Session 11: Minix and messages

Textbook: None related

Today we're going to look at Minix source code. The textbook will step you through these two files line by line. I want to discuss the code a different way: The sequence actually executed in particular situations.

Today I want to see how Minix handles messages. What exactly happens when one process tries to send a message to another?

Message format
Minix process table
Sending a message

Message format

Minix uses the concept of a message to support communication between processes. This is used universally througout Minix whenever one process needs to access another. For example, the exit() system call will construct a message and send it on to the memory manager (the process that handles exit system calls). The handout listing lists exactly what the exit() system call accomplishes.

In memory, a message is simply a constructor. Lines 3128-3146 explain this structure. A message consists of: the process ID of the opposing process (the receiving process if the process is sending a message), an identifier telling the process what sort of message it is, and then a union for holding arguments. There is a union here to allow for a variety of sets of parameters. In the case of exit(), the relevant parameter set is mess_1, and the only argument to be sent is the m1i1 field of that. System calls with a more complex interface may have to use alternative interfaces.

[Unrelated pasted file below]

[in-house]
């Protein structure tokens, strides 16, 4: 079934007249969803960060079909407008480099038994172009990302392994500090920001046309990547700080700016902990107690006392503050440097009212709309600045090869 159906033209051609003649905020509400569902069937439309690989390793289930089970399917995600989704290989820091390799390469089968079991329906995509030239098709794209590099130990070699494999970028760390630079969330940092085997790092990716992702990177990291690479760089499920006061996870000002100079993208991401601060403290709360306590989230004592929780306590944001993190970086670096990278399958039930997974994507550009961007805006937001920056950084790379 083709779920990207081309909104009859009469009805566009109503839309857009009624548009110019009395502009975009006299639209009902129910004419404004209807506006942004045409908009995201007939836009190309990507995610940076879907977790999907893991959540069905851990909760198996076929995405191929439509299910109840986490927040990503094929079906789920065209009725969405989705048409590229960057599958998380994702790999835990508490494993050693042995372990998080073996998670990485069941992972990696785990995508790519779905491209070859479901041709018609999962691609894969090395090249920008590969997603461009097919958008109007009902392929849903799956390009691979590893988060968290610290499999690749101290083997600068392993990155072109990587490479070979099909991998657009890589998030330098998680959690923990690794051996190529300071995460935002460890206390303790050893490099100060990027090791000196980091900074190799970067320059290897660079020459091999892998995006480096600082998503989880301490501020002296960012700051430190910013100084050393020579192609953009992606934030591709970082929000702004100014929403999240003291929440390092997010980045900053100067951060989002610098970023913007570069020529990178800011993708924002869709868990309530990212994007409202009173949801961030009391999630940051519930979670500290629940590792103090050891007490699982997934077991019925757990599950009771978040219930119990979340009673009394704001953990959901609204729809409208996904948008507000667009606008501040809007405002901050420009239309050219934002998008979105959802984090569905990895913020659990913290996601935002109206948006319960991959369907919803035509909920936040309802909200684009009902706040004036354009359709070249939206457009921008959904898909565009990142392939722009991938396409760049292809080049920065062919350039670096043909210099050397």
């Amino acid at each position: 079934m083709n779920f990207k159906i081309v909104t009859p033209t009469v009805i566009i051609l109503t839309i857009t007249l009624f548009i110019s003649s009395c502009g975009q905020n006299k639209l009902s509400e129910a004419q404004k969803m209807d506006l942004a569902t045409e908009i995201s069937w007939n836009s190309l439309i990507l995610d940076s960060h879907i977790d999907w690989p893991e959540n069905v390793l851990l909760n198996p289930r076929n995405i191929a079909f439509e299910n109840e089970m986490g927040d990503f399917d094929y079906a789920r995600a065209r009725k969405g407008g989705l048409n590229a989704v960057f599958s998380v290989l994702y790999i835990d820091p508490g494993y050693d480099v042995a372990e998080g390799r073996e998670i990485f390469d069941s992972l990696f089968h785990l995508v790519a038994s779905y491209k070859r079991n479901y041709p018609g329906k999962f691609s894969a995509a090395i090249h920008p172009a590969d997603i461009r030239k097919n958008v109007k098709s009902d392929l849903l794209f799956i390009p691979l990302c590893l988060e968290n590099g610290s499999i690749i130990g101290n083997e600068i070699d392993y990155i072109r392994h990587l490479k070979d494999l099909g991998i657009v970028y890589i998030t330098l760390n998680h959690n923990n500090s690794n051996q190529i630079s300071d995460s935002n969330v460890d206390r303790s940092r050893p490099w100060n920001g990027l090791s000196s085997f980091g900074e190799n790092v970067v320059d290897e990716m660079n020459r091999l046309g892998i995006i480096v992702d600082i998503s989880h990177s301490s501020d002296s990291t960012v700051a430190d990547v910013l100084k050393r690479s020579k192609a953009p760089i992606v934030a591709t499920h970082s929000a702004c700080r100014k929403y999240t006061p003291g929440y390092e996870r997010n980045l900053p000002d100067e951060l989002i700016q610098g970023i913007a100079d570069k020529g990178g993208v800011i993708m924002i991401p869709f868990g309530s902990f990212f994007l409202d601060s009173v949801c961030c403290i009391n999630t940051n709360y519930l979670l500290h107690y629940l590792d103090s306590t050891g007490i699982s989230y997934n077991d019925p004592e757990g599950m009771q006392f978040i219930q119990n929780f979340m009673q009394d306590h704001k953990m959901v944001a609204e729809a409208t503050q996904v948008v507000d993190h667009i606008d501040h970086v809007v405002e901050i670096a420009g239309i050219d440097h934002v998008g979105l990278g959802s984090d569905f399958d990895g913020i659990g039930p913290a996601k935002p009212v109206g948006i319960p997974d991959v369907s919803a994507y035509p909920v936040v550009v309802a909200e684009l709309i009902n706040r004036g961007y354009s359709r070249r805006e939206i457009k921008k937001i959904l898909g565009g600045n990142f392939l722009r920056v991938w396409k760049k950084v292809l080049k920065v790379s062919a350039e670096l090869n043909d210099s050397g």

Process table

Before we go on, it's important to get a quick peek at the process table. The proc structure is defined in lines 5110 to 5148 (in proc.h. The actual process table, also named proc, is declared in line 5186.